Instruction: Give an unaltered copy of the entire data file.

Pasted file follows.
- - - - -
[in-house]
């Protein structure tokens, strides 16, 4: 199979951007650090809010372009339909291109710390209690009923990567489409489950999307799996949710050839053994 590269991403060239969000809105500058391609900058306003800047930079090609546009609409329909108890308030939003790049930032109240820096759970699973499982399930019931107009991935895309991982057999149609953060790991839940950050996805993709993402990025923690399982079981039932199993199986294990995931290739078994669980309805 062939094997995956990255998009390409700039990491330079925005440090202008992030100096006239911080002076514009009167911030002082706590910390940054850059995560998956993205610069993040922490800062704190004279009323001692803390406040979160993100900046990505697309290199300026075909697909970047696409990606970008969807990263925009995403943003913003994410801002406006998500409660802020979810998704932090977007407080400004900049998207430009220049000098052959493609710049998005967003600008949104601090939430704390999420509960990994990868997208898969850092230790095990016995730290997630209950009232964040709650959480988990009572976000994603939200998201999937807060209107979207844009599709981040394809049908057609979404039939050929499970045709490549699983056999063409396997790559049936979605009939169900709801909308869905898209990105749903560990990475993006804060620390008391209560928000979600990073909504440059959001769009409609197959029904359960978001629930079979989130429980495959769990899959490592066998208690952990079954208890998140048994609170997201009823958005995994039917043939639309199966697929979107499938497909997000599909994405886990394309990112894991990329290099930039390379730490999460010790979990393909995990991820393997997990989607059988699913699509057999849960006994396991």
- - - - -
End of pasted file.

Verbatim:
[in-house]
């Protein structure tokens, strides 16, 4: 199979951007650090809010372009339909291109710390209690009923990567489409489950999307799996949710050839053994 590269991403060239969000809105500058391609900058306003800047930079090609546009609409329909108890308030939003790049930032109240820096759970699973499982399930019931107009991935895309991982057999149609953060790991839940950050996805993709993402990025923690399982079981039932199993199986294990995931290739078994669980309805 062939094997995956990255998009390409700039990491330079925005440090202008992030100096006239911080002076514009009167911030002082706590910390940054850059995560998956993205610069993040922490800062704190004279009323001692803390406040979160993100900046990505697309290199300026075909697909970047696409990606970008969807990263925009995403943003913003994410801002406006998500409660802020979810998704932090977007407080400004900049998207430009220049000098052959493609710049998005967003600008949104601090939430704390999420509960990994990868997208898969850092230790095990016995730290997630209950009232964040709650959480988990009572976000994603939200998201999937807060209107979207844009599709981040394809049908057609979404039939050929499970045709490549699983056999063409396997790559049936979605009939169900709801909308869905898209990105749903560990990475993006804060620390008391209560928000979600990073909504440059959001769009409609197959029904359960978001629930079979989130429980495959769990899959490592066998208690952990079954208890998140048994609170997201009823958005995994039917043939639309199966697929979107499938497909997000599909994405886990394309990112894991990329290099930039390379730490999460010790979990393909995990991820393997997990989607059988699913699509057999849960006994396991």